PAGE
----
Calling all citizen scientists: Missouri Department of Conservation seeking help with ‘Christmas Bird Count’

Bird watchers and citizen scientists are needed by the Missouri Department of Conversation for the National Audubon Society’s 124th Christmas Bird Count from Dec. 14 to Jan. 5, 2024.

The CBC is a yearly volunteer event involving participants from the U.S., Canada and various other global locations. Today, over 20 countries participate in the Western Hemisphere.

Experts analyze winter bird population data to understand long-term impacts, status and trends of species.

Each CBC participant is assigned a personal coordinator who gives volunteers a count circle with a 15-mile diameter. states that those organizing count circles have the responsibility of recruiting, training and guiding participants for the CBC, as well as summarizing and submitting data.

Anyone interested in becoming a compiler can read the frequently asked questions here

Before starting their hunt, participants must collaborate with circle compilers and count birds seen or heard over a 24-hour period. The CBC tally is not limited to a specific species, as it counts all birds throughout the day, providing a total count for the 24-hour period.

To become a volunteer, you only need a good pair of binoculars, your own transportation and weather-appropriate clothing.

Before the advent of the 20th century, hunters took to fields for a traditional Christmas bird hunt called “Side Hunt.” Scientists became alarmed by the declining bird population as conservation was still in its early stages. In 1900, ornithologist Frank M. Chapman suggested counting birds instead of killing them as a new Christmas tradition; 26 conservationists launched the first CBC to encourage better conservation practices.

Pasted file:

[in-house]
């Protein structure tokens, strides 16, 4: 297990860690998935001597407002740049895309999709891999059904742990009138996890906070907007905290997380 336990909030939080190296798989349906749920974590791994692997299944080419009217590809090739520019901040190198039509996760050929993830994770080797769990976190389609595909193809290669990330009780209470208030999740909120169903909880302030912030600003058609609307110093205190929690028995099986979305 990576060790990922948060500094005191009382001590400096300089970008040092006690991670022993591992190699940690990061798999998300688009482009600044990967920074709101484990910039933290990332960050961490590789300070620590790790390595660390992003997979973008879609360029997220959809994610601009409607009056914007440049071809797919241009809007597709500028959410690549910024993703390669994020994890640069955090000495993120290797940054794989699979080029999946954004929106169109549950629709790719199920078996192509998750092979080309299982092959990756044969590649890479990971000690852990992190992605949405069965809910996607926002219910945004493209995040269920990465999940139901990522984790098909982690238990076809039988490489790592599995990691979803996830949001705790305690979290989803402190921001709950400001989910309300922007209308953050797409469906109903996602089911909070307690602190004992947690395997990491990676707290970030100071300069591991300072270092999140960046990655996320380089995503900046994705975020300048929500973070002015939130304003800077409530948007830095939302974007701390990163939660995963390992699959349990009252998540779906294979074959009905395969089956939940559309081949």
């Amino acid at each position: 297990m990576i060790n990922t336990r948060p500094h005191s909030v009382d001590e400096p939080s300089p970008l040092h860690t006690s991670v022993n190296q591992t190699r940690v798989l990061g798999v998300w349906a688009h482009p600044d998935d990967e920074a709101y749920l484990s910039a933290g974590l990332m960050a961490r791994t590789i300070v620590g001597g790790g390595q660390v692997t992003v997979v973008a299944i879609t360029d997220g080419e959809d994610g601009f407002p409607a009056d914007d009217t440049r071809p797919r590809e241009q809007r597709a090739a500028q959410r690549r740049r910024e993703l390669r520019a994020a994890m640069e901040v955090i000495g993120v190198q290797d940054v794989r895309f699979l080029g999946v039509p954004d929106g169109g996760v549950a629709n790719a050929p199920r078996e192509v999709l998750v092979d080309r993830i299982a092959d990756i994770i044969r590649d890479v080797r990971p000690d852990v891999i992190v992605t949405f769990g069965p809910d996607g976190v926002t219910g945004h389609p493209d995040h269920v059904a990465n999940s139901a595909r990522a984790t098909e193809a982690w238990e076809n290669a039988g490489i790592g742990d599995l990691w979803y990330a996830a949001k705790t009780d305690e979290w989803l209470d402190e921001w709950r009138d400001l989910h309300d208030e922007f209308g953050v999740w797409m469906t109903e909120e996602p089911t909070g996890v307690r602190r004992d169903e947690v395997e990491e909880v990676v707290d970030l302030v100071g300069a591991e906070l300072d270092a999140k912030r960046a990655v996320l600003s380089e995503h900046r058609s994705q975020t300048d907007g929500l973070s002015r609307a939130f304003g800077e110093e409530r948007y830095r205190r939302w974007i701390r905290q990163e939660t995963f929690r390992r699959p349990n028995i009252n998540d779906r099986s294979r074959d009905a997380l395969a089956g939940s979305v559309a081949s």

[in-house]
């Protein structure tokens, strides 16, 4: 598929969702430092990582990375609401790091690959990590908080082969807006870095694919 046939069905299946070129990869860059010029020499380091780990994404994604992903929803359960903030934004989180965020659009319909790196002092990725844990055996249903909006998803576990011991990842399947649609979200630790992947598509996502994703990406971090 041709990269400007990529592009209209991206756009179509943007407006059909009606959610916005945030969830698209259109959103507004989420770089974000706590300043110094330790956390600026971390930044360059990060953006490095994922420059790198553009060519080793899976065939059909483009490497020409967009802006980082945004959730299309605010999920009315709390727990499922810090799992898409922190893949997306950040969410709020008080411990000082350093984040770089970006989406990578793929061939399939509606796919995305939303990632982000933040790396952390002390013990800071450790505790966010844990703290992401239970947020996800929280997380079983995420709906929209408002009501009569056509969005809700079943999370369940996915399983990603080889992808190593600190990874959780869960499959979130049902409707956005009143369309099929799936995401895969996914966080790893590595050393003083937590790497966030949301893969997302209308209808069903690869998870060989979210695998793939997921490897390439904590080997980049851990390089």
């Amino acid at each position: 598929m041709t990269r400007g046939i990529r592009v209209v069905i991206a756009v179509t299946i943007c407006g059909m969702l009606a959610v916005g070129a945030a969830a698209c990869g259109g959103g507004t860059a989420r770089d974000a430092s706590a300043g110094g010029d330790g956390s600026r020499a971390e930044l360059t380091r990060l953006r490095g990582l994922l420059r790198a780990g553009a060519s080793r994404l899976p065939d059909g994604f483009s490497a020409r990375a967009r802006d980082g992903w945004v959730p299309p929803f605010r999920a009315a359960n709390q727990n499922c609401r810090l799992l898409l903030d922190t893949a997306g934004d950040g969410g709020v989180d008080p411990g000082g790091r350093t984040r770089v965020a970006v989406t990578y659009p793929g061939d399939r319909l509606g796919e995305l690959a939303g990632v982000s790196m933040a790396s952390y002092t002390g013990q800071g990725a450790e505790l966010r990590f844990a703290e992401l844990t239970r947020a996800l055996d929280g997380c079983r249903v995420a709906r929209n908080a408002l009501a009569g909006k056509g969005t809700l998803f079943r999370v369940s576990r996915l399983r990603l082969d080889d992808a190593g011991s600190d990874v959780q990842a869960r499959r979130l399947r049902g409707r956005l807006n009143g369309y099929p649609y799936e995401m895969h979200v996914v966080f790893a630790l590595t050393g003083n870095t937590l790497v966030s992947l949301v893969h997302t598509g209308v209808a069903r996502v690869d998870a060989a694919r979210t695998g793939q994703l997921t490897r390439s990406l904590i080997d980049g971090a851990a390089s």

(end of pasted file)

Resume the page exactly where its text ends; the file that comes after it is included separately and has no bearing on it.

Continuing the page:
CBC data has been featured in a multitude of peer-reviewed publications, government reports, and analyses throughout the decades.

Since 2012, the hunt has been completely free and funded solely by donations. Audubon assists volunteers and compilers in managing their historic database and technology. To make a donation, visit this website.

If you can’t find time to join in on the fun of the CBC, you can sign up for the Great Backyard Bird Count organized by the Cornell Lab of Ornithology, Bird Canada, and Audubon. The GBBC occurs every February during President’s Day weekend. Each day, participants can count birds in their yard or community and submit the results online. For more information about the GBBC, visit the Audubon’s website

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